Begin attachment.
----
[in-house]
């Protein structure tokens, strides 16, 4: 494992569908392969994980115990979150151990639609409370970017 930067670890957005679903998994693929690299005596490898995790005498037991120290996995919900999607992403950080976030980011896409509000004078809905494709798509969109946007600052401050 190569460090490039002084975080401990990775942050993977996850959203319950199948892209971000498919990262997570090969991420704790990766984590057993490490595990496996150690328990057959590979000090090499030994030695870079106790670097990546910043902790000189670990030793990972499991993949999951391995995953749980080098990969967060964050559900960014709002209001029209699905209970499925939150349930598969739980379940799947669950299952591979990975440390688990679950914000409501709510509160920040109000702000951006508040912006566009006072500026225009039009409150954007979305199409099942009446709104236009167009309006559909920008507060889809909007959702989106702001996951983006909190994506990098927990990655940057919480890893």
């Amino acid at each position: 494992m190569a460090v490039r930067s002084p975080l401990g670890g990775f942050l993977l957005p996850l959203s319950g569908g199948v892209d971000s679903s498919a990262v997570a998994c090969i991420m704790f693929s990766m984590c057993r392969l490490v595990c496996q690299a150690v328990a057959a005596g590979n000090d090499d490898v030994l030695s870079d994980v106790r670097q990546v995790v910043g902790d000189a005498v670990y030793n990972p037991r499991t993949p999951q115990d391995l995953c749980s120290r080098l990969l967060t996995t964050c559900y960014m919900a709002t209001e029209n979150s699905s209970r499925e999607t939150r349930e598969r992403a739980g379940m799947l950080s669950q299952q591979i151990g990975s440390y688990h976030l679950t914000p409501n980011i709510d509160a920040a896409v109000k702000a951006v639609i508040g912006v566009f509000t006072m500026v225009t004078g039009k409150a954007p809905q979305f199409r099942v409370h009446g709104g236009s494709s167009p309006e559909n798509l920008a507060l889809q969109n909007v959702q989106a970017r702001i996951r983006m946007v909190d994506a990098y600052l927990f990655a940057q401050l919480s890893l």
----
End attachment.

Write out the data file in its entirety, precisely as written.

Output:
[in-house]
């Protein structure tokens, strides 16, 4: 494992569908392969994980115990979150151990639609409370970017 930067670890957005679903998994693929690299005596490898995790005498037991120290996995919900999607992403950080976030980011896409509000004078809905494709798509969109946007600052401050 190569460090490039002084975080401990990775942050993977996850959203319950199948892209971000498919990262997570090969991420704790990766984590057993490490595990496996150690328990057959590979000090090499030994030695870079106790670097990546910043902790000189670990030793990972499991993949999951391995995953749980080098990969967060964050559900960014709002209001029209699905209970499925939150349930598969739980379940799947669950299952591979990975440390688990679950914000409501709510509160920040109000702000951006508040912006566009006072500026225009039009409150954007979305199409099942009446709104236009167009309006559909920008507060889809909007959702989106702001996951983006909190994506990098927990990655940057919480890893």
């Amino acid at each position: 494992m190569a460090v490039r930067s002084p975080l401990g670890g990775f942050l993977l957005p996850l959203s319950g569908g199948v892209d971000s679903s498919a990262v997570a998994c090969i991420m704790f693929s990766m984590c057993r392969l490490v595990c496996q690299a150690v328990a057959a005596g590979n000090d090499d490898v030994l030695s870079d994980v106790r670097q990546v995790v910043g902790d000189a005498v670990y030793n990972p037991r499991t993949p999951q115990d391995l995953c749980s120290r080098l990969l967060t996995t964050c559900y960014m919900a709002t209001e029209n979150s699905s209970r499925e999607t939150r349930e598969r992403a739980g379940m799947l950080s669950q299952q591979i151990g990975s440390y688990h976030l679950t914000p409501n980011i709510d509160a920040a896409v109000k702000a951006v639609i508040g912006v566009f509000t006072m500026v225009t004078g039009k409150a954007p809905q979305f199409r099942v409370h009446g709104g236009s494709s167009p309006e559909n798509l920008a507060l889809q969109n909007v959702q989106a970017r702001i996951r983006m946007v909190d994506a990098y600052l927990f990655a940057q401050l919480s890893l």